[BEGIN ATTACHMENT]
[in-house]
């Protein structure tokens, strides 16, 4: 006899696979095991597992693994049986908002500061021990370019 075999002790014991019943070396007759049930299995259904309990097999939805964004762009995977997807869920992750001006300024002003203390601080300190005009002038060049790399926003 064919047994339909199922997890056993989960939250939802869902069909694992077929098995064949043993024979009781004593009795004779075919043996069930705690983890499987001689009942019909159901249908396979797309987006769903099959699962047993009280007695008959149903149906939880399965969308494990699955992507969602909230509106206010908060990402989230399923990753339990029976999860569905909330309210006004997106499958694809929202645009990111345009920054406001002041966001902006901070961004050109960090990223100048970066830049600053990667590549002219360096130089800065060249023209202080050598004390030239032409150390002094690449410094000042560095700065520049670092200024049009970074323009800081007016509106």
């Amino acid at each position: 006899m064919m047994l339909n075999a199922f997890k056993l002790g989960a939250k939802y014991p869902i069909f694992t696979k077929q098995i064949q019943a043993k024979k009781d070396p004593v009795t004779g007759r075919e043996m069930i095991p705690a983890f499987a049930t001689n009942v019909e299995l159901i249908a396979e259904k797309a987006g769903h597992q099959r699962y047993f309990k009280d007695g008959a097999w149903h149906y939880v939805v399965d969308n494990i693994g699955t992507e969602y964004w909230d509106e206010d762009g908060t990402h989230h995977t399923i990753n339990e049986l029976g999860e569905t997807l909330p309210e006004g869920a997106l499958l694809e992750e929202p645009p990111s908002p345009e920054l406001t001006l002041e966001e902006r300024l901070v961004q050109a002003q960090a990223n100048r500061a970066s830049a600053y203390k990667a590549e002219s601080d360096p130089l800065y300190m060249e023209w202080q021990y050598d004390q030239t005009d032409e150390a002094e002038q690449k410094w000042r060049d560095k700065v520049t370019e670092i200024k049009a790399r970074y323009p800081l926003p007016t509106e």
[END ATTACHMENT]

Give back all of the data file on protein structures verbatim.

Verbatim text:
[in-house]
């Protein structure tokens, strides 16, 4: 006899696979095991597992693994049986908002500061021990370019 075999002790014991019943070396007759049930299995259904309990097999939805964004762009995977997807869920992750001006300024002003203390601080300190005009002038060049790399926003 064919047994339909199922997890056993989960939250939802869902069909694992077929098995064949043993024979009781004593009795004779075919043996069930705690983890499987001689009942019909159901249908396979797309987006769903099959699962047993009280007695008959149903149906939880399965969308494990699955992507969602909230509106206010908060990402989230399923990753339990029976999860569905909330309210006004997106499958694809929202645009990111345009920054406001002041966001902006901070961004050109960090990223100048970066830049600053990667590549002219360096130089800065060249023209202080050598004390030239032409150390002094690449410094000042560095700065520049670092200024049009970074323009800081007016509106």
């Amino acid at each position: 006899m064919m047994l339909n075999a199922f997890k056993l002790g989960a939250k939802y014991p869902i069909f694992t696979k077929q098995i064949q019943a043993k024979k009781d070396p004593v009795t004779g007759r075919e043996m069930i095991p705690a983890f499987a049930t001689n009942v019909e299995l159901i249908a396979e259904k797309a987006g769903h597992q099959r699962y047993f309990k009280d007695g008959a097999w149903h149906y939880v939805v399965d969308n494990i693994g699955t992507e969602y964004w909230d509106e206010d762009g908060t990402h989230h995977t399923i990753n339990e049986l029976g999860e569905t997807l909330p309210e006004g869920a997106l499958l694809e992750e929202p645009p990111s908002p345009e920054l406001t001006l002041e966001e902006r300024l901070v961004q050109a002003q960090a990223n100048r500061a970066s830049a600053y203390k990667a590549e002219s601080d360096p130089l800065y300190m060249e023209w202080q021990y050598d004390q030239t005009d032409e150390a002094e002038q690449k410094w000042r060049d560095k700065v520049t370019e670092i200024k049009a790399r970074y323009p800081l926003p007016t509106e």